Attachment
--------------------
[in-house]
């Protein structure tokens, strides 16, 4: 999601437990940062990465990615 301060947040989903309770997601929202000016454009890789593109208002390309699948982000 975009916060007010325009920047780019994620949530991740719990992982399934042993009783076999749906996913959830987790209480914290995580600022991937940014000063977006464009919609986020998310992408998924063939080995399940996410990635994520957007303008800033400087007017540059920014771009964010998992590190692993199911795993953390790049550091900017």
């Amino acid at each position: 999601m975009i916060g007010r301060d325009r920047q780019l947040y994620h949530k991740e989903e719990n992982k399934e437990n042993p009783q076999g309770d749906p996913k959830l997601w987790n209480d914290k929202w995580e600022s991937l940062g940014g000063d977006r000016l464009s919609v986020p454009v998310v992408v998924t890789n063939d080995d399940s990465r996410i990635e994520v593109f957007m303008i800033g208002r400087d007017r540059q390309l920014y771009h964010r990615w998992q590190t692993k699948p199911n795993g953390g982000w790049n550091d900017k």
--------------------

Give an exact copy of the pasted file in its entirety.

[in-house]
């Protein structure tokens, strides 16, 4: 999601437990940062990465990615 301060947040989903309770997601929202000016454009890789593109208002390309699948982000 975009916060007010325009920047780019994620949530991740719990992982399934042993009783076999749906996913959830987790209480914290995580600022991937940014000063977006464009919609986020998310992408998924063939080995399940996410990635994520957007303008800033400087007017540059920014771009964010998992590190692993199911795993953390790049550091900017």
């Amino acid at each position: 999601m975009i916060g007010r301060d325009r920047q780019l947040y994620h949530k991740e989903e719990n992982k399934e437990n042993p009783q076999g309770d749906p996913k959830l997601w987790n209480d914290k929202w995580e600022s991937l940062g940014g000063d977006r000016l464009s919609v986020p454009v998310v992408v998924t890789n063939d080995d399940s990465r996410i990635e994520v593109f957007m303008i800033g208002r400087d007017r540059q390309l920014y771009h964010r990615w998992q590190t692993k699948p199911n795993g953390g982000w790049n550091d900017k």